The Judas Kiss

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The Judas Kiss
Photograph: John Marmaras
Hayden Maher and Josh Quong Tart

David Hare's poignant dramatisation of the downfall of Oscar Wilde is coming to the Old Fitz for Mardi Gras

David Hare’s 1998 play The Judas Kiss isan account of the lead up to, and aftermath of, the 1895 arrest of Irish writer and celebrated wit Oscar Wilde for “gross indecency” (read: being openly homosexual). The first act has him at London’s Cadogan Hotel trying to decide whether to stay and face arrest or flee the country (he stayed); the second act has him in exile in Naples, after a two-year prison sentence in which he was consigned to hard labour. The major task of the play is the exposition of how and why he stayed to ‘face the music’ – an apparently inexplicable decision that is complicated by the fact that the man who orchestrated his arrest, the Marquess of Queensberry, was the father of his lover Lord Alfred Douglas (aka Bosie). As one might surmise from the title, comparisons with Christ are contemplated.

The Judas Kiss has all the trappings of a prestige drama (in fact Richard Eyre directed the 1998 premiere, starring Liam Neeson; Neil Armfield helmed a 2012 revival with Rupert Everett). It’s a surprisingly stuffy choice for an indie theatre tucked inside the basement of a pub; but it’s a well-meaning tribute to a great man and chock full of nudity to boot, so in some ways an obvious choice for Sydney’s Gay and Lesbian Mardi Gras program.

Unexpectedly, however, Hare’s play manages to render Wilde, who wrote many allusions to gay relationships into his works, more chaste than anyone else onstage. Instead he’s painted as the long-suffering ‘fall guy’ for the man he loves – probably because at the time it was written (The Will and Grace era of LGBTQIA media acceptance) the only good or redeemable homosexual character was a celibate one – or one that we, at least, were not allowed to perceive as truly sexual (and therefore a sexual deviant).

It’s also a play singularly lacking in the charm, wit, and concise drama one associates with the best of Wilde’s works. Instead, it often feels laborious – even turgid.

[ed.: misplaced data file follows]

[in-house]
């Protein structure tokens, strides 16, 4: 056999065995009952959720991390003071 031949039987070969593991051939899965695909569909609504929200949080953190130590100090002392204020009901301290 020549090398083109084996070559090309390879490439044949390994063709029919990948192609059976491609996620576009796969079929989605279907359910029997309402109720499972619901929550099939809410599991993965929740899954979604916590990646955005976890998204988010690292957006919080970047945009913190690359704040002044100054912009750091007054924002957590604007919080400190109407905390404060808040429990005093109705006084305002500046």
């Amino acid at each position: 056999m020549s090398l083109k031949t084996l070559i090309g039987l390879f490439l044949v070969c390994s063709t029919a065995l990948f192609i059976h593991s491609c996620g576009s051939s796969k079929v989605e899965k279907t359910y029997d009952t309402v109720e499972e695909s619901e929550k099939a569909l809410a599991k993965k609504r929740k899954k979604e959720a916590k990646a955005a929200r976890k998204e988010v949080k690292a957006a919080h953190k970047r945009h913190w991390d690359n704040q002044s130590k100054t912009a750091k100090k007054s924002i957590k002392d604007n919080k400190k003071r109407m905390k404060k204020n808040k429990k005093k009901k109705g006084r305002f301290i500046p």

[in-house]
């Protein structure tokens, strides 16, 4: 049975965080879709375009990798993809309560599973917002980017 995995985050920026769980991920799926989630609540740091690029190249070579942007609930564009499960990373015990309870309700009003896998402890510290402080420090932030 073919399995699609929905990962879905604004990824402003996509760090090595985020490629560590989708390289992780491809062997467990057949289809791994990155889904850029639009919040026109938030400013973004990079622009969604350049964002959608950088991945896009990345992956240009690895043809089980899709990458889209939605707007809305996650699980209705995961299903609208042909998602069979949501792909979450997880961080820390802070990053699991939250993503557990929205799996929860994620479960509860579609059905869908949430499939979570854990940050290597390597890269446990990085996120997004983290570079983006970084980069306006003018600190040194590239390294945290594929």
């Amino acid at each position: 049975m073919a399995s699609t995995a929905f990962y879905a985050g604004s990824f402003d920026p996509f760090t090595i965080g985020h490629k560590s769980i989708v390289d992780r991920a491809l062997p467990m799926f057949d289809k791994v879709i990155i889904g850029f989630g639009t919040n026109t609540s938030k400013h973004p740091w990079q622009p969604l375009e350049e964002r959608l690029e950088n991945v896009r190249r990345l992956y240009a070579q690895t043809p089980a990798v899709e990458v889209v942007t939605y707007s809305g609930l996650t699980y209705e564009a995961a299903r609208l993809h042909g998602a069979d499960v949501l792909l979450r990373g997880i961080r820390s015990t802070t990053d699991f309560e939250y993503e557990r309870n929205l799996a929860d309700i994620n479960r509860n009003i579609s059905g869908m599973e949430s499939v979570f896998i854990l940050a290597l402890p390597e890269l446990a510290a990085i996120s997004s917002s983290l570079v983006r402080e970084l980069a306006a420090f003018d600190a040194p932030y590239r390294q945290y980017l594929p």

We open with Wilde (played here by Josh Quong Tart) holed up in the Cadogan, his arrest imminent and a mob of reporters closing in. Flanked by trusted friend and ex-partner Robbie Ross (Simon London) and current paramour (and ostensible soul mate) Bosie (Hayden Maher), Wilde has a decision to make: go to gaol, or go on the run. Audiences with more than a passing knowledge of Wilde or The Ballad of Reading Gaol, his poem about his prison experiences, may feel trapped in a tedious act that considers these options over and over before reaching the inevitable. The cycle is shattered only by a shrieking Bosie whenever he is offended, which is often. If Wilde is Will and Grace’s Will Truman in Hare’s play, then Bosie (who was basically the worst) is the Jack McFarland – flamboyantly emotional, manipulative, and blessed with a string of lovers to which he is never committed.

Directed by Iain Sinclair (a generally astute director – his Of Mice and Men swept the 2015 Sydney Theatre Awards) this production feels arresting in moments, certainly, but overbearing; it lacks Sinclair’s trademark nuance. His actors turn in solid, if frustratingly generic, performances; they’re more vessels for Hare’s words than fully-realised characters.